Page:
Molecular Breeding

, Volume 7, Issue 1, pp 43–49 | Cite as

Effective selection and regeneration of transgenic rice plants with mannose as selective agent

  • Paola Lucca
  • Xudong Ye
  • Ingo Potrykus


A new method for the selection of transgenic rice plants without the use of antibiotics or herbicides has been developed. The phosphomannose isomerase (PMI) gene from Escherichia coli has been cloned and consitutively expressed in japonica rice variety TP 309. The PMI gene was transferred to immature rice embryos by Agrobacterium-mediated transformation, which allowed the selection of transgenic plants with mannose as selective agent. The integration and expression of the transgene was confirmed by Southern and northern blot analysis and the activity of PMI indirectly proved with the chlorophenol red assay. The results of genetic analysis showed that the transgenes were segregated in a Mendelian fashion in the T1 generation. The establishment of this selection system in rice provides an efficient way for producing transgenic plants without using antibiotics or herbicides with a transformation frequency of up to 41%.

Agrobacterium-mediated transformation Mannose selection Phosphomannose isomerase (PMI) Transgenic rice 


Unable to display preview. Download preview PDF.

Unable to display preview. Download preview PDF.


  1. 1.
    Ayres N.M. and Park W.D. 1994. Genetic transformation of rice. Crit. Rev. Plant Sci. 13: 219–239.Google Scholar
  2. 2.
    Bliffeld M., Mundy J., Potrykus I. and Futterer J. 1999. Genetic engineering of wheat for increased resistance to powdery mildew disease. Theor. Appl. Genet. 98: 1079–1086.Google Scholar
  3. 3.
    Burkhardt P.K., Beyer P., Wünn J., Kloti A., Armstrong G.A., Schledz M., von Lintig J. and Potrykus I. 1997. Transgenic rice (Oryza sativa) endosperm expressing daffodil (Narcissus pseudonarcissus) phytoene synthase accumulates phytoene, a key intermediate of provitamin A biosynthesis. Plant J. 11: 1071–1078.Google Scholar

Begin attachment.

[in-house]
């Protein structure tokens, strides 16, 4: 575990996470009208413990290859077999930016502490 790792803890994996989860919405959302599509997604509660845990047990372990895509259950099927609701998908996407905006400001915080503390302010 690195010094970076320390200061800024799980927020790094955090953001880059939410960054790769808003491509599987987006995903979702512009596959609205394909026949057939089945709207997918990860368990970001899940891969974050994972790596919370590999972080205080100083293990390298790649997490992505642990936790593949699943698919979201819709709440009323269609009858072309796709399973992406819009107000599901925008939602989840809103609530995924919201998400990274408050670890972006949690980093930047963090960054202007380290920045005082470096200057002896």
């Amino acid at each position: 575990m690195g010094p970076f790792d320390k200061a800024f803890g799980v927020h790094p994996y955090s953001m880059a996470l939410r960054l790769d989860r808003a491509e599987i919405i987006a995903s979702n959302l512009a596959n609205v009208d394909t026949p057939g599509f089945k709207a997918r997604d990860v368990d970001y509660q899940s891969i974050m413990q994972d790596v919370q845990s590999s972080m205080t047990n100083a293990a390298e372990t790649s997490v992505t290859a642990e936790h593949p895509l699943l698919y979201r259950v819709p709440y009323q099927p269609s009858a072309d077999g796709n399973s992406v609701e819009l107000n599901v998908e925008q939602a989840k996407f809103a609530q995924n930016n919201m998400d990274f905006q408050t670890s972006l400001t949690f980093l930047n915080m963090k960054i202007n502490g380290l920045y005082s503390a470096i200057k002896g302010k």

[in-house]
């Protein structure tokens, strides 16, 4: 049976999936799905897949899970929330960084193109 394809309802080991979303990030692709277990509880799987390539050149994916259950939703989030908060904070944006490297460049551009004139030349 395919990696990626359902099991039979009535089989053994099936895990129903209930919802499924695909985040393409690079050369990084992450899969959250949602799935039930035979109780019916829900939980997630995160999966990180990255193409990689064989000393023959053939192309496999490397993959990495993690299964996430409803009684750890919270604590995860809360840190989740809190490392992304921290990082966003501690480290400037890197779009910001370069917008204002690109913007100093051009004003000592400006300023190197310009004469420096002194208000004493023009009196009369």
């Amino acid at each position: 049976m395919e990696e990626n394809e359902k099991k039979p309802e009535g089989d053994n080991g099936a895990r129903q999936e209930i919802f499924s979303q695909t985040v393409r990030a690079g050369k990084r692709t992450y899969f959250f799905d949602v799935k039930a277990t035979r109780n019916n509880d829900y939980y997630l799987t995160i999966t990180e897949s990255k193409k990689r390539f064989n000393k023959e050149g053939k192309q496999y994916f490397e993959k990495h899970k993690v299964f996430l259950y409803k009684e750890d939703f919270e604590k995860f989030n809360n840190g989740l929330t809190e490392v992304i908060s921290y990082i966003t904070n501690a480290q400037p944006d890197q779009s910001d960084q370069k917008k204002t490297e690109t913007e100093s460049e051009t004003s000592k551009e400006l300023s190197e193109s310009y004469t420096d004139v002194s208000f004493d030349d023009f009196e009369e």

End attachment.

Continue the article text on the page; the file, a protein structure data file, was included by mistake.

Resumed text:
4. 4.
    Christou P. 1997. Rice transformation: bombardment. Plant Mol. Biol. 35: 197–203.Google Scholar
  5. 5.
    Dale P.J. 1992. Spread of engineered genes to wild relatives. Plant Physiol. 100: 13–15.Google Scholar
  6. 6.
    Daniell H. 1999. Environmentally friendly approaches to genetic engineering. In Vitro Cell Dev. Biol. Plant 35: 361–368.Google Scholar
  7. 7.
    Ferguson J.D., Street B.E. and David S.B. 1958. The carbohydrate nutrition of tomato roots. IV. The inhibition of excised root growth by galactose and mannose and its reversal by dextrose and xylose. Ann. Bot. 22: 523–538.Google Scholar
  8. 8.
    Haensch R., Mendel R. and Schulze J. 1998. A rapid and sensitive method to evaluate genotype specific tolerance to phosphinothricin-based selective agents in cereal transformation. J. Plant. Physiol. 152: 145–150.Google Scholar
  9. 9.
    Haldrup A., Petersen S.G. and Okkels F.T. 1998a. Positive selection: a plant selection principle based on xylose isomerase, an enzyme used in the food industry. Plant Cell Rep. 18: 76–81.Google Scholar
  10. 10.
    Haldrup A., Petersen S.G. and Okkels F.T. 1998b. The xylose isomerase gene from Thermoanaerobacterium thermosulfurogenes allows effective selection of transgenic plant cells using D-xylose as the selection agent. Plant Mol. Biol. 37: 287–296.Google Scholar
  11. 11.
    Hiei Y., Komari T. and Kubo T. 1997. Transformation of rice mediated by Agrobacterium tumefaciens. Plant Mol. Biol. 35: 205–218.Google Scholar
  12. 12.
    Hiei Y., Ohta S., Komari T. and Kumashiro T. 1994. Efficient transformation of rice (Oryza sativa L.) mediated by Agrobacterium and sequence analysis of the boundaries of the T-DNA. Plant J. 6: 271–282.Google Scholar
  13. 13.
    Hodal L., Bochardt A., Nielsen J.E., Mattsson O. and Okkels F.T. 1992. Detection, expression and specific elimination of endogenous β-glucuronidase activity in transgenic and nontransgenic plants. Plant Sci. 87: 115–122.Google Scholar
  14. 14.
    Hoekema A., Roelvink P.W., Hooykaas P.J.J. and Schilperoort R.A. 1984. Delivery of T-DNA from the Agrobacterium tumefaciens chromosome into plant cells. EMBO J. 3: 2485–2490.Google Scholar